Her exhausted voice made me think of snow, the pain of my frozen skin, and the disappearance of the ice as it turned to water. In La Paz. Unlike Rebeca, I had left childhood behind at a late age, when I went to study with my sister in La Paz. It’s true that I wasn’t exactly a child; mine had been, really, a childish, small-town adolescence that I suffered like an illness. Seventeen years old is a little late for a city girl but not for a provincial kid, too coddled and in too much of a hurry to jump. I can’t say I spread my wings like chicks when they’re ready to fly. Mine would not be a flight favored by the winds, an effortless soaring. Caution is one thing I never had, especially not in those days, when any precaution would have been an affront to my lustrous freedom. Mine would be a ferocious headlong flight, straight down; a violent jump into the unknown, gliding low over the entire city and straight through everything I was dying not just to see but to try. Yes, I owe my demons to no one. And although Natalia sometimes blames herself for having brought me to that place the truth is the decision was mine alone. The only thing I could accuse her of, when I’ve wished I was dead, is of saving me, of having grabbed the snow off the roof of a car and put it on my cheeks to keep me from fainting. The snow and her voice growing fainter: What’s wrong, honey? What have they done to you? What am I going to tell Dad and Mom? And me: Nothing, you’re not going to tell them anything. Swear to me.
Natalia went on: Rebeca had been picked up by a taxi driver who promised to give her a ride. All this was heard from the mouth of another girl, Angélica, witness to the last moment Rebeca was seen alive. Both girls had wanted to get into the car, but Angélica didn’t go because you could see her belly was pretty far along and the taxi driver didn’t want her. Pregnant? someone—I don’t remember who—asked, as if they couldn’t believe it. I looked instinctively away. Natalia assented: Yes, and the taxi driver didn’t want her, even though just days before he had. He was a regular of the Pampa. And what did he look like? we demanded. Fat, said Natalia. Actually more pot-bellied than fat. Big, big and old. Angélica had been precise: Like a grandpa, and white like the taxi. Almost tender. He paid more than two coins, surely, because the girls fought a little over who would go, and he always brought them back with an ice-cream. But that afternoon or night—it was around seven and it was still light outside—he chose the Queen because she was prettier. Rebeca wasn’t just prettier, blurted the photographer who was with Natalia, she was the heart of a very red and juicy watermelon. In forty-degree heat, added Gabriel.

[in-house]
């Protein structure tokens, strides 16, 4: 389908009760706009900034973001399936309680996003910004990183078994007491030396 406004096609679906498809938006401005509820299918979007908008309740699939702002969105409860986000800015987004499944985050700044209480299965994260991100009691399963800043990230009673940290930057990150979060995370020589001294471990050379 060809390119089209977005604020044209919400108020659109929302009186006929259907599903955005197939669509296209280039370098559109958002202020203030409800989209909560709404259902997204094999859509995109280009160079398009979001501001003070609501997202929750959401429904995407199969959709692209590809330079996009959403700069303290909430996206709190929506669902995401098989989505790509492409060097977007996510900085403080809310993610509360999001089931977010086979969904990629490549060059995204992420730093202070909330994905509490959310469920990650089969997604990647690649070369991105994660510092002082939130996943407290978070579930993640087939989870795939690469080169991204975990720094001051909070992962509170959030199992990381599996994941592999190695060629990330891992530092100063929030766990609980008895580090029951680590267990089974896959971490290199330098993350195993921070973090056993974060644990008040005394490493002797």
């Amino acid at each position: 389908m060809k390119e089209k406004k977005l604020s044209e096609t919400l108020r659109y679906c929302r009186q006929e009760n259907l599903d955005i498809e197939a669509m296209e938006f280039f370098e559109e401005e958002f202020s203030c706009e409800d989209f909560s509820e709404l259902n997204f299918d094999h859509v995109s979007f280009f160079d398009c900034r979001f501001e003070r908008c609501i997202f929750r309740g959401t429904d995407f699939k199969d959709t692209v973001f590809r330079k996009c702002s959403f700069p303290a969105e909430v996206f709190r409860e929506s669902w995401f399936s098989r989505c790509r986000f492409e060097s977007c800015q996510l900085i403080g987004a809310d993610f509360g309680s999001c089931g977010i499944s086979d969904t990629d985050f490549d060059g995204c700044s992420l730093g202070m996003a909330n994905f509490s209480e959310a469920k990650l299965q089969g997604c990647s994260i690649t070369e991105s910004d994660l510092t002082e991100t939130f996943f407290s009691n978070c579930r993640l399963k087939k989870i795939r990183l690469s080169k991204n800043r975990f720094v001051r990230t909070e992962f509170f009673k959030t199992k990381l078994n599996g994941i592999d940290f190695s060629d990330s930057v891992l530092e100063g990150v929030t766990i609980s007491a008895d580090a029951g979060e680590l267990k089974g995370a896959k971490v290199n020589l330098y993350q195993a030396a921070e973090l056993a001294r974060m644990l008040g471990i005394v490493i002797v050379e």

Gabriel was avoiding me the way you change sidewalks to keep from having to greet someone you know has seen you but you want to evade. Out of the corner of his eyes he followed the movements of my hands, and he marked my comments with stamps of silence that no one noticed but Natalia and me. Ever since I was a little girl he’d seen me as a spoiled creature, a snot-nosed kid who inspired both irritation and tenderness in him. I must have been four, maybe five years old, and already Gabriel was coming over to pick Natalia up. They weren’t a couple yet, but it was as natural for them to be together then as now. Gabriel came over in the afternoon, telling jokes with the poisonous depth of his humor. Natalia slapped my hands on the sly: Stop picking your nose, dirty girl! But I couldn’t resist, and I stuck my finger up my nose as far as I could. My sister’s favorite pastime was catching me, and mine was savoring that forbidden and shameful habit. Gabriel had no way of knowing because Natalia would never sell me out, but I didn’t know that then. There were many things I didn’t know, among them the power of language. He came over at siesta time while I was playing, sitting on the veranda floor, absorbed in my own world. Hey, Booger, he said, and when I saw his eyes on my fingertips I started to cry. Natalia couldn’t keep a secret. Mean, mean, you’re so mean, I yelled. Gabriel didn’t understand, and my sister, doubled over in laughter: It was just a term of endearment, silly, not because you pick your nose.